Blunt speeches add to cross-dressing event
Santa Clara students talked straight about being gay this weekend at the annual Drag Show. Participants shined, comfortable in their own skin, as they performed harmlessly risque routines, vibing off the crowd’s cheers and showing a more fun side of the LGBT community.
“Because it’s open to campus, the students that come to Drag Show want to know about drag and care about the LGBT community,” said sophomore performer Ryan Quakenbush. “Everyone was there to have a good time.”
Gay and Straight People Educating for Diversity organized the free event, dubbed “Road to the Runway.” The night included performances by Santa Clara Queer, women’s rugby and others, integrated with revealing confessions.
“We’re focusing on why drag culture exists,” said junior Piper Thomasson, the incoming program coordinator. “Really it’s just a way for people to express themselves and have some fun.”
The Locatelli Center featured a high percentage of audience members in drag, who paraded down the runway to open the show. Throughout the night, clips from the documentary “Paris Is Burning” detailed the many manifestations of this intricately expressive form of art.
Junior Glen Bradley— aka Miss Peacock Featherbottom — shared his experiences of internalized homophobia and why pride in the LGBT community matters, holding the audience in rapturous silence.
“The good times are easy for us to see and tell,” Bradley said during his monologue. “We like them. We want to see them. It’s the painful stories that often go untold because we don’t want to hear them.”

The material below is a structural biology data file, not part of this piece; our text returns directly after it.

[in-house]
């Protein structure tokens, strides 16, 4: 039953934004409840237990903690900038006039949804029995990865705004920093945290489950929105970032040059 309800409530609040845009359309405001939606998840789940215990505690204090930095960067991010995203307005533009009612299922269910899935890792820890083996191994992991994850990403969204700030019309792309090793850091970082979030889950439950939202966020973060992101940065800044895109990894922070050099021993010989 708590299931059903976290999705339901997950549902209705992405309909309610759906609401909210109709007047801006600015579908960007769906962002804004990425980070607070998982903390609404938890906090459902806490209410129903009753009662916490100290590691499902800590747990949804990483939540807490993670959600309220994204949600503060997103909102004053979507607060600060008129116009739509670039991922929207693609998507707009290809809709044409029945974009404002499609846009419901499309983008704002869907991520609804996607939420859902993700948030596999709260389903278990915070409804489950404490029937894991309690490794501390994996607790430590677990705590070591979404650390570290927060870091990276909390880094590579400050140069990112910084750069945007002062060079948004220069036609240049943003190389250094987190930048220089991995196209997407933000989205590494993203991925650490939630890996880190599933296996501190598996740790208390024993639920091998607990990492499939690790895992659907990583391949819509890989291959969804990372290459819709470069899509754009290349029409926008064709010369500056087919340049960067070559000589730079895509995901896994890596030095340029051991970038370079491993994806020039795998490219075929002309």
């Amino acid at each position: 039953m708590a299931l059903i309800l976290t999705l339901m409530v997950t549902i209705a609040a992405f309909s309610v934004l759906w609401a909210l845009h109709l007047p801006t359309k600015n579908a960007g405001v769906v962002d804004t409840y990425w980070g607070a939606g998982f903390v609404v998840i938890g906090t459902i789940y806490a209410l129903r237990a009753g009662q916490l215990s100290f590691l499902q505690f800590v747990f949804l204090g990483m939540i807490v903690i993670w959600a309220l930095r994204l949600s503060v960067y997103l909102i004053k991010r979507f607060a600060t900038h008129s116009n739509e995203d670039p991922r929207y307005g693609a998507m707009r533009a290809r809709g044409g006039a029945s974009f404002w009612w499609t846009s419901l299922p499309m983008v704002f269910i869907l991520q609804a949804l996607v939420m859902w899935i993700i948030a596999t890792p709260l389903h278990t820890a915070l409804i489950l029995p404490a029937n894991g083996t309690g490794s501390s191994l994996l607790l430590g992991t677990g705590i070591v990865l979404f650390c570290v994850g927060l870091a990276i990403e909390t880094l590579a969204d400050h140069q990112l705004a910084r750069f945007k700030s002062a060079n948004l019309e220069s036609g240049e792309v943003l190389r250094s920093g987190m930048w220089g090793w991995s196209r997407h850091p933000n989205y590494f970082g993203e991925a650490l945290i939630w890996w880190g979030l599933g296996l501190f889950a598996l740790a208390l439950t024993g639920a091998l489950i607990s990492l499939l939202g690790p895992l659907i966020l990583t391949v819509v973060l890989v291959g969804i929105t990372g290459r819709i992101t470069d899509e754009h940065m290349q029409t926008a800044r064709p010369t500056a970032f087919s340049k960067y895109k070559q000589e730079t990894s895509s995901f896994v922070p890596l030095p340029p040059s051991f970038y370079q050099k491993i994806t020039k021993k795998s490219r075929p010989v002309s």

Though the Drag Show teaches and entertains, it has also attracted scrutiny from traditional Catholic organizations. Last year, Santa Clara administration banned a professional drag queen from performing, citing an “expressive activities” clause designed to deflect controversy. Learning from that minor fiasco, this year’s show ran more smoothly.
“It’s been a lot easier just because we opened the lines of communication a little earlier,” Thomasson said. “Our motives and our desires for why we wanted to do the things we’re doing are understood, as well as how they actually do fit into those Jesuit principles of educating us and being open to other people’s perspectives.”
The closing number invited everyone to get on stage and dance, and the Drag Show proved just how much Santa Clara can gain when the LGBT community is welcomed.
“Even though we are a Catholic university, we still value diversity, we still value our students,” Quakenbush said. “It’s a good thing we get to showcase what makes us special.”
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